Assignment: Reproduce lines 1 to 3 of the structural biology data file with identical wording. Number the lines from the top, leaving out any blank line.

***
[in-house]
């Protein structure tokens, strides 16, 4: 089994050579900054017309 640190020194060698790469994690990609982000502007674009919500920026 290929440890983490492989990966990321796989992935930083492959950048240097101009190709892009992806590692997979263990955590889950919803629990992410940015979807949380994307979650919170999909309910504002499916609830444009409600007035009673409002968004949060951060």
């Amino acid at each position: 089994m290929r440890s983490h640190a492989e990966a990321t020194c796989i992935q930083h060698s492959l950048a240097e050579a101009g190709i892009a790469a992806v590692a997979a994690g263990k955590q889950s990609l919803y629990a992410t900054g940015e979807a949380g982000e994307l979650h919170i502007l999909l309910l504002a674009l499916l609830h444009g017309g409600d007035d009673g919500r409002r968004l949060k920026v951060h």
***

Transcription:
[in-house]
């Protein structure tokens, strides 16, 4: 089994050579900054017309 640190020194060698790469994690990609982000502007674009919500920026 290929440890983490492989990966990321796989992935930083492959950048240097101009190709892009992806590692997979263990955590889950919803629990992410940015979807949380994307979650919170999909309910504002499916609830444009409600007035009673409002968004949060951060």
């Amino acid at each position: 089994m290929r440890s983490h640190a492989e990966a990321t020194c796989i992935q930083h060698s492959l950048a240097e050579a101009g190709i892009a790469a992806v590692a997979a994690g263990k955590q889950s990609l919803y629990a992410t900054g940015e979807a949380g982000e994307l979650h919170i502007l999909l309910l504002a674009l499916l609830h444009g017309g409600d007035d009673g919500r409002r968004l949060k920026v951060h």